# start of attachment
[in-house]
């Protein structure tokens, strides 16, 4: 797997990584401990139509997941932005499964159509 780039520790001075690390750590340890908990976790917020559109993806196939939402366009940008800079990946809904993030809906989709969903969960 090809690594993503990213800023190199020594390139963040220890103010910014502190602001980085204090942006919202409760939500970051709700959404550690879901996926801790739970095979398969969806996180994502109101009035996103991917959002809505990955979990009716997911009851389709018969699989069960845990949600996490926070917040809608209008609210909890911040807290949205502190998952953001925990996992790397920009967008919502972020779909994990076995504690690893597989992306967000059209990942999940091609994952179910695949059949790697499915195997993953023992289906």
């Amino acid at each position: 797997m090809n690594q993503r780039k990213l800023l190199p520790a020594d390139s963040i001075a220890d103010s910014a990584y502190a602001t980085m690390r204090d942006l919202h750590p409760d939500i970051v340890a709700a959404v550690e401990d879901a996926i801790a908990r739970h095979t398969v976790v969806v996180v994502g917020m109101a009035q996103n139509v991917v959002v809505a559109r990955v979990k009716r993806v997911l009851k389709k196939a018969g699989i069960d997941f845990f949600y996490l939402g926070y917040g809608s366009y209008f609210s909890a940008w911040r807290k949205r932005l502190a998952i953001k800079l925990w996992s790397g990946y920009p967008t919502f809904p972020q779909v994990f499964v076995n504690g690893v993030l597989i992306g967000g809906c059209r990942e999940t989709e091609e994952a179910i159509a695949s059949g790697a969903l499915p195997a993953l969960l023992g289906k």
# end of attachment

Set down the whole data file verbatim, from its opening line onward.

[in-house]
């Protein structure tokens, strides 16, 4: 797997990584401990139509997941932005499964159509 780039520790001075690390750590340890908990976790917020559109993806196939939402366009940008800079990946809904993030809906989709969903969960 090809690594993503990213800023190199020594390139963040220890103010910014502190602001980085204090942006919202409760939500970051709700959404550690879901996926801790739970095979398969969806996180994502109101009035996103991917959002809505990955979990009716997911009851389709018969699989069960845990949600996490926070917040809608209008609210909890911040807290949205502190998952953001925990996992790397920009967008919502972020779909994990076995504690690893597989992306967000059209990942999940091609994952179910695949059949790697499915195997993953023992289906």
């Amino acid at each position: 797997m090809n690594q993503r780039k990213l800023l190199p520790a020594d390139s963040i001075a220890d103010s910014a990584y502190a602001t980085m690390r204090d942006l919202h750590p409760d939500i970051v340890a709700a959404v550690e401990d879901a996926i801790a908990r739970h095979t398969v976790v969806v996180v994502g917020m109101a009035q996103n139509v991917v959002v809505a559109r990955v979990k009716r993806v997911l009851k389709k196939a018969g699989i069960d997941f845990f949600y996490l939402g926070y917040g809608s366009y209008f609210s909890a940008w911040r807290k949205r932005l502190a998952i953001k800079l925990w996992s790397g990946y920009p967008t919502f809904p972020q779909v994990f499964v076995n504690g690893v993030l597989i992306g967000g809906c059209r990942e999940t989709e091609e994952a179910i159509a695949s059949g790697a969903l499915p195997a993953l969960l023992g289906k």